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Lyr Add: (To) Pad the Road (With Me)

GUEST,Amber 03 May 07 - 10:00 PM
Malcolm Douglas 03 May 07 - 10:57 PM
Jim Dixon 12 Dec 09 - 10:57 PM
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Subject: Lyr Add: To Pad the Road With Me
From: GUEST,Amber
Date: 03 May 07 - 10:00 PM

Because I searched for the lyrics here and couldn't find them...here they are. Copied wholesale from California State University at Fresno


To Pad the Road Wi' Me

From John Ord, Ord's Bothy Songs and Ballads, pp. 78-79. Supplied by
W. Malcolm of Arbroath.

Says I, "My dearest Mollie,
Come let us fix the time
When you and I will married be,
And wedlock us combine.
When you and I get married, love,
Right happy we will be,
For ye are the bonnie lassie
That's to pad the road wi' me."

"To pad the road wi' you, kind sir;
Cauld winter's coming on,
Besides my aged parents
Have ne'er a girl buy one;
Besides, my aged parents
Have ne'er a girl but me,
So I'm no the bonnie lassie
That's to pad the road wi' thee."

"Oh, never mind cauld winter, love,
The spring will follow soon;
Come sit ye down beside me,
And I'll sing you a nice song.
I'll sing you a nice song,
While I diddle you on my knee,
For ye are the bonnie lassie
That's to pad the road wi' me."

Saw she has donned her hose and shoon,
And to the kirk they've gaen,
And lang, ay lang ere morning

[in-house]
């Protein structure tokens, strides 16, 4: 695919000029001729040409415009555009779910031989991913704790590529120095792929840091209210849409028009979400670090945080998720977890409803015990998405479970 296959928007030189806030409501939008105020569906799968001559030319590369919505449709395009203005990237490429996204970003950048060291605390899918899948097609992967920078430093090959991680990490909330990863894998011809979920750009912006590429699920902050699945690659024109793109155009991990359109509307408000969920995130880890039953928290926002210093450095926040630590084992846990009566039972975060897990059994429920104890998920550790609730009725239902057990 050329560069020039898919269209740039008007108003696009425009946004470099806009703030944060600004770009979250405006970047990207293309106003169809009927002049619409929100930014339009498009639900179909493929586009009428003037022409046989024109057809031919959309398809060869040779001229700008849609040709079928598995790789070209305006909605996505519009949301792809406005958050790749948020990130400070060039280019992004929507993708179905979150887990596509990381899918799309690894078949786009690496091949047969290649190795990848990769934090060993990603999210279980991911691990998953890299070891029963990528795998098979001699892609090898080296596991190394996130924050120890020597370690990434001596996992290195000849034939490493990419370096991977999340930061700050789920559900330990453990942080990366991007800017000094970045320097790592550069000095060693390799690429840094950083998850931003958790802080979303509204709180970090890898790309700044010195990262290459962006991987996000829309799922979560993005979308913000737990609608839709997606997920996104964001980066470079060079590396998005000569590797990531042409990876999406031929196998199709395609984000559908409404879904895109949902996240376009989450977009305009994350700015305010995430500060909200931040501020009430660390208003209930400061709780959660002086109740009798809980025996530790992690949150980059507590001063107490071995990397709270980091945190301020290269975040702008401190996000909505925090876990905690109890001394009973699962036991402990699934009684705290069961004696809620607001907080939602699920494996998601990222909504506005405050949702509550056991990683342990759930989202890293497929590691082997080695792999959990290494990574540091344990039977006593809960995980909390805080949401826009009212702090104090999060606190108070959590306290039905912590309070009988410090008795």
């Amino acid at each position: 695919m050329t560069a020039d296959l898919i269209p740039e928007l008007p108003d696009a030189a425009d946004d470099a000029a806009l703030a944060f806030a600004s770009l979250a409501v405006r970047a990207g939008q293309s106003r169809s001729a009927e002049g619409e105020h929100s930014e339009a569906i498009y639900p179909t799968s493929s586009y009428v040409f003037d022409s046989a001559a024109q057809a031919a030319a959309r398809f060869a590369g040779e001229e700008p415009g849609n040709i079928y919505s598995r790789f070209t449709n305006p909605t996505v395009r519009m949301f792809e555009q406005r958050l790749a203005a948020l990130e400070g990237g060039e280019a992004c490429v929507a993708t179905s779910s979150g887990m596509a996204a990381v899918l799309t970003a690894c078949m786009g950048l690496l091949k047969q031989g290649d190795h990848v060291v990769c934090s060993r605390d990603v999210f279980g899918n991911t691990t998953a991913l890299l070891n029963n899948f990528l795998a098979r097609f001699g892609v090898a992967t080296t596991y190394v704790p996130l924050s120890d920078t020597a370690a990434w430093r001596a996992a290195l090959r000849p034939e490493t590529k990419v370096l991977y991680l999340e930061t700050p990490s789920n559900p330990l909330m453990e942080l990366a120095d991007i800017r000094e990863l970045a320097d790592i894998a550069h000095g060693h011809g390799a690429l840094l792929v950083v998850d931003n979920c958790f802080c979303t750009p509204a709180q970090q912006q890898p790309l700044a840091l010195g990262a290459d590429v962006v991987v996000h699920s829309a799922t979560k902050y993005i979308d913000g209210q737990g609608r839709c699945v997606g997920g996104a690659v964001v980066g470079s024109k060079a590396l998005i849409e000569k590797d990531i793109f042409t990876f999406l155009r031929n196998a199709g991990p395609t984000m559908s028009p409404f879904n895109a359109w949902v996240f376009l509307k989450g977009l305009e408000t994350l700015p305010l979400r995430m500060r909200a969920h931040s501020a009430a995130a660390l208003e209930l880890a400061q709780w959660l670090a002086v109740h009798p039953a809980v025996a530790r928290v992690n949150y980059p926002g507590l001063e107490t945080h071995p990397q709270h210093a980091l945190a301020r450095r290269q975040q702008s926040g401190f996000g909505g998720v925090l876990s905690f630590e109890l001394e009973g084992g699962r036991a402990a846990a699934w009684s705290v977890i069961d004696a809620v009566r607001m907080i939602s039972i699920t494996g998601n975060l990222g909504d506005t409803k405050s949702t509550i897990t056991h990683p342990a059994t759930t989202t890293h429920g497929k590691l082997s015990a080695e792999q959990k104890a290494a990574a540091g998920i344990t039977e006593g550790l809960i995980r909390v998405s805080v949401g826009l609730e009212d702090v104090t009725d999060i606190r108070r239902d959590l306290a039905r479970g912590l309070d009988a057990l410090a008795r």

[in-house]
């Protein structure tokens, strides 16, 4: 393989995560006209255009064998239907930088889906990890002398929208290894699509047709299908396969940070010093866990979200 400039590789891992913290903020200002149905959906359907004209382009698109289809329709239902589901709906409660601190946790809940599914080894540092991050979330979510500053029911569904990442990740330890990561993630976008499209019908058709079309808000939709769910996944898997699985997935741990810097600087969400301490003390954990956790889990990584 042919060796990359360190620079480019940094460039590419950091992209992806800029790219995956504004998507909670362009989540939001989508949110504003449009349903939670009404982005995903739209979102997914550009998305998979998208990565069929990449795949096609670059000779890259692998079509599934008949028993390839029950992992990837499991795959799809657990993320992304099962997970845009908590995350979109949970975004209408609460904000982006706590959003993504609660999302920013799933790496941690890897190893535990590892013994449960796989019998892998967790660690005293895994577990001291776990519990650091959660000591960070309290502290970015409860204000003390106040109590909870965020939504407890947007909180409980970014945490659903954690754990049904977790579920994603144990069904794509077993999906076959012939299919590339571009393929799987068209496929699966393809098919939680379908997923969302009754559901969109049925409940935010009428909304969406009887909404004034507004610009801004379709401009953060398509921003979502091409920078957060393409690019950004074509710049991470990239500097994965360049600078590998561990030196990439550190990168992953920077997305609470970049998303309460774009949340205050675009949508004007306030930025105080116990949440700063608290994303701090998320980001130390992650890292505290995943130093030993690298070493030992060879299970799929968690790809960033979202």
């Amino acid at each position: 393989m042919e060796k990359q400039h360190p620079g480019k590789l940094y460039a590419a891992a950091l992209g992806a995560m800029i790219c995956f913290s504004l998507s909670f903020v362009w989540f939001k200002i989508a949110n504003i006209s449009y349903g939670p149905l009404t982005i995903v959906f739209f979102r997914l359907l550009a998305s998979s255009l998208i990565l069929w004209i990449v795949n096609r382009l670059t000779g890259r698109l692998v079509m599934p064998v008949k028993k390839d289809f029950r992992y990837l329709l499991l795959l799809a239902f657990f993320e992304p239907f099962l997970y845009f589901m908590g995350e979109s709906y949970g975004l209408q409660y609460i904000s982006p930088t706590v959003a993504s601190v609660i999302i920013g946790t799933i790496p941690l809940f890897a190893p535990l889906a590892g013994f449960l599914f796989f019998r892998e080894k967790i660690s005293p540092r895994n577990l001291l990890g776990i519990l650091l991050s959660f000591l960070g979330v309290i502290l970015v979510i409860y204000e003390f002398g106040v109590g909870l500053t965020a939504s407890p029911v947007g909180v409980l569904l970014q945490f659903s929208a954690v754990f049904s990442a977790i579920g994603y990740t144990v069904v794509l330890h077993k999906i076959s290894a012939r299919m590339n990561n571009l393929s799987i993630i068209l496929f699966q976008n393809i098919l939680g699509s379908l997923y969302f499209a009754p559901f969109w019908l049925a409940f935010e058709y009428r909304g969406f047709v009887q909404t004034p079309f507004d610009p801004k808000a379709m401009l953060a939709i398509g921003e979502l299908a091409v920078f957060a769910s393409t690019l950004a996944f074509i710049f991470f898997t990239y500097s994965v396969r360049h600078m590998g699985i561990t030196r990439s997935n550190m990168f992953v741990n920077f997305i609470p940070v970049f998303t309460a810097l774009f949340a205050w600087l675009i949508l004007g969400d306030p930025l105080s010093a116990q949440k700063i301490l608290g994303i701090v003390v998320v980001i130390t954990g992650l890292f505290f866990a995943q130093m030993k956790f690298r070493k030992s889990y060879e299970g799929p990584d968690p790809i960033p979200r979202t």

That couple were made ane.
And lang, lang ere the morning
Her troubles were set free,
For she's the bonnie lassie
That's to pad the road wi' me."


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Subject: RE: Lyr Add: (To) Pad the Road (With Me)
From: Malcolm Douglas
Date: 03 May 07 - 10:57 PM

Ord also gives the tune in staff and tonic sol fa notation.


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Subject: Lyr Add: MCLEANE THE JOURNEYMAN
From: Jim Dixon
Date: 12 Dec 09 - 10:57 PM

I found this in an article "Irish Come-All-Ye's" by Phillips Barry, in The Journal of American Folk-Lore, Volume 22, Parts 3-4, page 385. There, it cites a book: Folk-Songs of the North Atlantic States, by Phillips Barry (Boston, 1908), "from S. C., Boston, Mass, native of Co. Tyrone."

McLEANE THE JOURNEYMAN

1. "Oh, pretty little girl, come till we set the time
That you and I'll be married, and I can call you mine,
That I can call you mine, my dear, quite happy would I be,
And, my handsome little girl, won't you pad the road with me?"

2. "If I's to pad the road with you, then I'd be much to blame,
Besides, my mother has none but me, and I don't know your name." —
". . . . . . . . . . . . . . the maids they know me well,
My name's McLeane the Journeyman, which many a maid can tell!"

3. "I'll buy you a beaver bonnet, likewise a muslin gown,
. . . . . . . . . . . . . . . . . . . . . . . . . . . . .
. . . . . . . . . . . . . . . . . and servants at your call,
And I'll buy you a nice little lap-dog, to follow your jaunting-car!"

4. "A fig for you and your lap-dogs, your jaunting-car likewise,
I'd rather have a young man, with two bright sparkling eyes,
I'd rather have a young man without a penny at all,
That would take me in his arms, and roll me from the wall!"


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